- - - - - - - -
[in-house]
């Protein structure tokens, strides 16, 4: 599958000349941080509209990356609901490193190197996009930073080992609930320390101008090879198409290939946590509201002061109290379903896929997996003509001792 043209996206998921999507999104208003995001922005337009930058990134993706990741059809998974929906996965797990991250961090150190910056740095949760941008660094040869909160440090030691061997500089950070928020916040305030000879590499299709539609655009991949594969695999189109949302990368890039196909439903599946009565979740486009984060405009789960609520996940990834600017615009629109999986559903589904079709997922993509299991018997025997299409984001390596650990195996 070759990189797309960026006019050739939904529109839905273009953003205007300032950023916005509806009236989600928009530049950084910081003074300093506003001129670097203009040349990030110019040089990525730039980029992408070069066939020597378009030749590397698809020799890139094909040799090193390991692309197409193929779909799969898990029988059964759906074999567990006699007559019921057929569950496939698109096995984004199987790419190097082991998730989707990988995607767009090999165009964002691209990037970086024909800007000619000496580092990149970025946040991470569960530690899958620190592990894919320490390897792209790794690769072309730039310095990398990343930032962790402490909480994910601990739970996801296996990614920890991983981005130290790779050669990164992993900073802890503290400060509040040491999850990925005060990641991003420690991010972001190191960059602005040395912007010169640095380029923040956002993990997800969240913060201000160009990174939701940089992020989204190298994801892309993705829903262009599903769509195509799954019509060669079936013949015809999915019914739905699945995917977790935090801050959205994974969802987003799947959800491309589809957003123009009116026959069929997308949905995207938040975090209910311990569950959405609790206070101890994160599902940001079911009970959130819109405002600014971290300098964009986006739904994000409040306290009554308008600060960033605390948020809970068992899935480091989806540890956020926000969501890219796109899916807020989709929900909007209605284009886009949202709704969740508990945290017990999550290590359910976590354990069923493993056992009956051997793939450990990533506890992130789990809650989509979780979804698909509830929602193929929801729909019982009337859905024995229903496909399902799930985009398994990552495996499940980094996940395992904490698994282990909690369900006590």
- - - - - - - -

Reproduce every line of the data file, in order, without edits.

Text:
[in-house]
């Protein structure tokens, strides 16, 4: 599958000349941080509209990356609901490193190197996009930073080992609930320390101008090879198409290939946590509201002061109290379903896929997996003509001792 043209996206998921999507999104208003995001922005337009930058990134993706990741059809998974929906996965797990991250961090150190910056740095949760941008660094040869909160440090030691061997500089950070928020916040305030000879590499299709539609655009991949594969695999189109949302990368890039196909439903599946009565979740486009984060405009789960609520996940990834600017615009629109999986559903589904079709997922993509299991018997025997299409984001390596650990195996 070759990189797309960026006019050739939904529109839905273009953003205007300032950023916005509806009236989600928009530049950084910081003074300093506003001129670097203009040349990030110019040089990525730039980029992408070069066939020597378009030749590397698809020799890139094909040799090193390991692309197409193929779909799969898990029988059964759906074999567990006699007559019921057929569950496939698109096995984004199987790419190097082991998730989707990988995607767009090999165009964002691209990037970086024909800007000619000496580092990149970025946040991470569960530690899958620190592990894919320490390897792209790794690769072309730039310095990398990343930032962790402490909480994910601990739970996801296996990614920890991983981005130290790779050669990164992993900073802890503290400060509040040491999850990925005060990641991003420690991010972001190191960059602005040395912007010169640095380029923040956002993990997800969240913060201000160009990174939701940089992020989204190298994801892309993705829903262009599903769509195509799954019509060669079936013949015809999915019914739905699945995917977790935090801050959205994974969802987003799947959800491309589809957003123009009116026959069929997308949905995207938040975090209910311990569950959405609790206070101890994160599902940001079911009970959130819109405002600014971290300098964009986006739904994000409040306290009554308008600060960033605390948020809970068992899935480091989806540890956020926000969501890219796109899916807020989709929900909007209605284009886009949202709704969740508990945290017990999550290590359910976590354990069923493993056992009956051997793939450990990533506890992130789990809650989509979780979804698909509830929602193929929801729909019982009337859905024995229903496909399902799930985009398994990552495996499940980094996940395992904490698994282990909690369900006590």